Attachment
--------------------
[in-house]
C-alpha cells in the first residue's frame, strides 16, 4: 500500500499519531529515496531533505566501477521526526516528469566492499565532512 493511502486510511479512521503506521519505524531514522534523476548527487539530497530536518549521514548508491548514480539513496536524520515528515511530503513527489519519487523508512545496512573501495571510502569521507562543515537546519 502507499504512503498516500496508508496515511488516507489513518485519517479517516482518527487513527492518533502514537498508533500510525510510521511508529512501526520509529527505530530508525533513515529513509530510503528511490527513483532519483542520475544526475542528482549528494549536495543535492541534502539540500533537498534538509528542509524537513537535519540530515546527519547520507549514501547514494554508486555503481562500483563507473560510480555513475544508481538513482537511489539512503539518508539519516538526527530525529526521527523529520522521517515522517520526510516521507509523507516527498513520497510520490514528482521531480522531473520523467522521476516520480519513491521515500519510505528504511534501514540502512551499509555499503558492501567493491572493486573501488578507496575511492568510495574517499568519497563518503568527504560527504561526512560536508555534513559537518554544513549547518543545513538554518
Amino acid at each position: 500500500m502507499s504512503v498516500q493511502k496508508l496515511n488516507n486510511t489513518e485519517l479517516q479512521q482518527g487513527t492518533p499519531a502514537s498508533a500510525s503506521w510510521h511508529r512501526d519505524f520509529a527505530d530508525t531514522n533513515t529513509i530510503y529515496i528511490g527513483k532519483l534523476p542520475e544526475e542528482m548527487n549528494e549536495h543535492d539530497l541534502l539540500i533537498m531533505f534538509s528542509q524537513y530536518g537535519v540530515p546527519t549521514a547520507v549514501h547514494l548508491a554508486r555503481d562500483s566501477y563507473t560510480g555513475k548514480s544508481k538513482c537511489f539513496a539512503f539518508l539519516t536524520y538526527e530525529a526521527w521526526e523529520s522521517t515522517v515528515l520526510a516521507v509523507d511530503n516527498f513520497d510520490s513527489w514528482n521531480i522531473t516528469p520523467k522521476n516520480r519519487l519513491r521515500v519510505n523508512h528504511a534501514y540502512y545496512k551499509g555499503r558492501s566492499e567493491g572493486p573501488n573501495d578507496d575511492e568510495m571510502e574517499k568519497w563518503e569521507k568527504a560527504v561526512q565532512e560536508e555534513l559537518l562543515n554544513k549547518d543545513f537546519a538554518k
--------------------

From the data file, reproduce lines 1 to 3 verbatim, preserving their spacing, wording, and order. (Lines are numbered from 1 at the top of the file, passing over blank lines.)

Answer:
[in-house]
C-alpha cells in the first residue's frame, strides 16, 4: 500500500499519531529515496531533505566501477521526526516528469566492499565532512 493511502486510511479512521503506521519505524531514522534523476548527487539530497530536518549521514548508491548514480539513496536524520515528515511530503513527489519519487523508512545496512573501495571510502569521507562543515537546519 502507499504512503498516500496508508496515511488516507489513518485519517479517516482518527487513527492518533502514537498508533500510525510510521511508529512501526520509529527505530530508525533513515529513509530510503528511490527513483532519483542520475544526475542528482549528494549536495543535492541534502539540500533537498534538509528542509524537513537535519540530515546527519547520507549514501547514494554508486555503481562500483563507473560510480555513475544508481538513482537511489539512503539518508539519516538526527530525529526521527523529520522521517515522517520526510516521507509523507516527498513520497510520490514528482521531480522531473520523467522521476516520480519513491521515500519510505528504511534501514540502512551499509555499503558492501567493491572493486573501488578507496575511492568510495574517499568519497563518503568527504560527504561526512560536508555534513559537518554544513549547518543545513538554518
Amino acid at each position: 500500500m502507499s504512503v498516500q493511502k496508508l496515511n488516507n486510511t489513518e485519517l479517516q479512521q482518527g487513527t492518533p499519531a502514537s498508533a500510525s503506521w510510521h511508529r512501526d519505524f520509529a527505530d530508525t531514522n533513515t529513509i530510503y529515496i528511490g527513483k532519483l534523476p542520475e544526475e542528482m548527487n549528494e549536495h543535492d539530497l541534502l539540500i533537498m531533505f534538509s528542509q524537513y530536518g537535519v540530515p546527519t549521514a547520507v549514501h547514494l548508491a554508486r555503481d562500483s566501477y563507473t560510480g555513475k548514480s544508481k538513482c537511489f539513496a539512503f539518508l539519516t536524520y538526527e530525529a526521527w521526526e523529520s522521517t515522517v515528515l520526510a516521507v509523507d511530503n516527498f513520497d510520490s513527489w514528482n521531480i522531473t516528469p520523467k522521476n516520480r519519487l519513491r521515500v519510505n523508512h528504511a534501514y540502512y545496512k551499509g555499503r558492501s566492499e567493491g572493486p573501488n573501495d578507496d575511492e568510495m571510502e574517499k568519497w563518503e569521507k568527504a560527504v561526512q565532512e560536508e555534513l559537518l562543515n554544513k549547518d543545513f537546519a538554518k